(This “Opening the Word” column originally appeared in a slightly different form in the July 8, 2018 edition of Our Sunday Visitor newspaper.)

If you value the news and views Catholic World Report provides, please consider donating to support our efforts. Your contribution will help us continue to make CWR available to all readers worldwide for free, without a subscription. Thank you for your generosity!

Click here for more information on donating to CWR. Click here to sign up for our newsletter.

About Carl E. Olson 1190 Articles
Carl E. Olson is editor of Catholic World Report and Ignatius Insight. He is the author of Did Jesus Really Rise from the Dead?, Will Catholics Be "Left Behind"?, co-editor/contributor to Called To Be the Children of God, co-author of The Da Vinci Hoax (Ignatius), and author of the "Catholicism" and "Priest Prophet King" Study Guides for Bishop Robert Barron/Word on Fire. His recent books on Lent and Advent—Praying the Our Father in Lent (2021) and Prepare the Way of the Lord (2021)—are published by Catholic Truth Society. He is also a contributor to "Our Sunday Visitor" newspaper, "The Catholic Answer" magazine, "The Imaginative Conservative", "The Catholic Herald", "National Catholic Register", "Chronicles", and other publications. Follow him on Twitter @carleolson.


    • some could be falling off a cliff and i wonder who would be there to lift them back up i wonder if that would be the surprising thing to see.

    • Amen!
      In Jeremiah and Jesus The Christ’s own words in The Word Of GOD,
      each of us needs to strive by non cajoling GOD’s Grace Led compassion.
      After, almost imperceptible each year and decades as the intellectual material needs focused happened, Ven. Fulton J. Sheen in a radio address before 1950, the Catechism of The Catholic Church paragraphs 670-680 describe a time of a so called new humanitarianism gradualism approach even in the Holy Name Of Jesus The Christ.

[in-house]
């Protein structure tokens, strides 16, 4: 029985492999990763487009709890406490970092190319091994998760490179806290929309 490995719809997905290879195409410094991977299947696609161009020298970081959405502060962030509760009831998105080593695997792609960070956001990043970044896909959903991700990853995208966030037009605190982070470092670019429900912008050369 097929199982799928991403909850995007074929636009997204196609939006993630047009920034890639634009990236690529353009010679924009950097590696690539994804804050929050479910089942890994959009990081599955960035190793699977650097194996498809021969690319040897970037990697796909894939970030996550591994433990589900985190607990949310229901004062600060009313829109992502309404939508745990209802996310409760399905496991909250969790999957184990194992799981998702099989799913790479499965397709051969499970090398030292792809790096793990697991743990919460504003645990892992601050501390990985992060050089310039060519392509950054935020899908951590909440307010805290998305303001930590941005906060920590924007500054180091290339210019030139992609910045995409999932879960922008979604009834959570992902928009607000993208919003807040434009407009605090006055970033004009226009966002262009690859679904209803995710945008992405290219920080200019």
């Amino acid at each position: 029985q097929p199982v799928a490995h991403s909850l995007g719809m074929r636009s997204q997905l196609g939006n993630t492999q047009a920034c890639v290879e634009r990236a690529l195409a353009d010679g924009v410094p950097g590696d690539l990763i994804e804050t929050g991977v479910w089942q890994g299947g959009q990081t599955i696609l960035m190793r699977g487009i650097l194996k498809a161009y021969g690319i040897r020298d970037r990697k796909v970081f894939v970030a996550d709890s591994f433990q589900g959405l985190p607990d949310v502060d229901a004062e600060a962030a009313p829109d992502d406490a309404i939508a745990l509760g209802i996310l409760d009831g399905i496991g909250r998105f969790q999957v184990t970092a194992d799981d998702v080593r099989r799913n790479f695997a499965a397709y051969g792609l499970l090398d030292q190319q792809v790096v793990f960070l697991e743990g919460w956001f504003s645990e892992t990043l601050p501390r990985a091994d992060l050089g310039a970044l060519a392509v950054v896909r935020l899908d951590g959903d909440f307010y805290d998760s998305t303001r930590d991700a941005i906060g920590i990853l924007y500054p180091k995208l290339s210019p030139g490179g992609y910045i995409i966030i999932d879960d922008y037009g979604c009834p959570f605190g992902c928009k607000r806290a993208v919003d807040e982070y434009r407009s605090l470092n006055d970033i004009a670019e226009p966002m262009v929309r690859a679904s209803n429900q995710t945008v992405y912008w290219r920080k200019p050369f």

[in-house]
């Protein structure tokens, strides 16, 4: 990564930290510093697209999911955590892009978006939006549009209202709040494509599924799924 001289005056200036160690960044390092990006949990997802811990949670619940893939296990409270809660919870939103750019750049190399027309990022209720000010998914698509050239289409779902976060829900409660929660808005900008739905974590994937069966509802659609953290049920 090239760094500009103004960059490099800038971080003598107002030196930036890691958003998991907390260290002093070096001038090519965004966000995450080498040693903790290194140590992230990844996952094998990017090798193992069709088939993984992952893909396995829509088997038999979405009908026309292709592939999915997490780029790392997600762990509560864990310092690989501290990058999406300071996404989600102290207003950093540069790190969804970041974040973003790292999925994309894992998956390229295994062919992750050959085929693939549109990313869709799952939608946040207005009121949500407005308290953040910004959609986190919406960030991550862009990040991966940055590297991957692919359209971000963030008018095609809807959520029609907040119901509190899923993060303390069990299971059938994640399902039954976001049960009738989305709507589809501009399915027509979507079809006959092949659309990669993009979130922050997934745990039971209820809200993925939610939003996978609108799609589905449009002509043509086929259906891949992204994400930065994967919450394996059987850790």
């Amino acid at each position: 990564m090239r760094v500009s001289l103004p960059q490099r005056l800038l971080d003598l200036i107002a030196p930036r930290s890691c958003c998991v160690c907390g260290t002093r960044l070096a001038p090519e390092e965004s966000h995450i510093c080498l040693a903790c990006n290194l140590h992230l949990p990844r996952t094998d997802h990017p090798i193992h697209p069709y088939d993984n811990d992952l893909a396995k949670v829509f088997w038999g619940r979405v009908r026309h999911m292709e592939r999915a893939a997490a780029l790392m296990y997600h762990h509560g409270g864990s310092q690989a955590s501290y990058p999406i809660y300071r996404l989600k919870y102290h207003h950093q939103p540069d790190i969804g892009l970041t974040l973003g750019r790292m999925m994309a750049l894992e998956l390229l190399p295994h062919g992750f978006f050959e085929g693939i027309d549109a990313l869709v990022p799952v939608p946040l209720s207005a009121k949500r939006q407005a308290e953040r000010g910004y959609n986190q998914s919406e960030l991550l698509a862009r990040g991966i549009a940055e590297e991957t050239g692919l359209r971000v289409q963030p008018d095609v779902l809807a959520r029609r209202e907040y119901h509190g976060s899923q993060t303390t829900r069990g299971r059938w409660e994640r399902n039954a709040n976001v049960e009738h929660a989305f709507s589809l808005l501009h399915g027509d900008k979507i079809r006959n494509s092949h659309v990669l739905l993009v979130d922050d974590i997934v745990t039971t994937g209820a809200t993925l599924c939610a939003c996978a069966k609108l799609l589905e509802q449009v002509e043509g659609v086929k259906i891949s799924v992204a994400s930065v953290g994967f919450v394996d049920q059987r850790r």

Each of us knows, that GOD, never leaving us orphaned, does not ask to win friends and influence people by striving for ‘lack of conflict,’ but GOD’s Sent True Peace, not as the world gives, Peace, for true compassion, finding by Grace creative resolute dialogue. There is nothing new under the sun. Peace and heartfelt completeness in Joy Of The Lord Strengthening fiber of Being.

  1. Shepherd and Sheep Dogs
    Much has been written about the Good Shepherd, Shepherds, and Sheep Dogs.
    I doubt that a single Good Shepherd would leave the flock to search for one lost sheep. What if half of the flock, without leadership, would fall off a cliff?
    I like the idea of a Shepherd and Sheep Dogs. The Shepherd is the leader and the Sheep Dogs are the managers/soldiers.
    I attended a sheep dog demonstration in Ireland many years ago. It was very impressive. The human shepherd trained the sheep dogs to respond to specific whistle signal commands. The shepherd gave commands, like 2 tweets to move the flock to a certain location, 4 tweets to come home for dinner. The dogs lead the flock to move around to respond to these commands. It was fascinating. It appeared to be a successful system.
    Is there an application of the concept of well-trained Sheep Dogs to modern religion? Maybe. It might give a fresh perspective in the current era of foggy thinking.
    Patrick S.

1 Trackback / Pingback

  1. “Woe to the shepherds who mislead and scatter the flock …” -

Leave a Reply

Your email address will not be published.

All comments posted at Catholic World Report are moderated. While vigorous debate is welcome and encouraged, please note that in the interest of maintaining a civilized and helpful level of discussion, comments containing obscene language or personal attacks—or those that are deemed by the editors to be needlessly combative or inflammatory—will not be published. Thank you.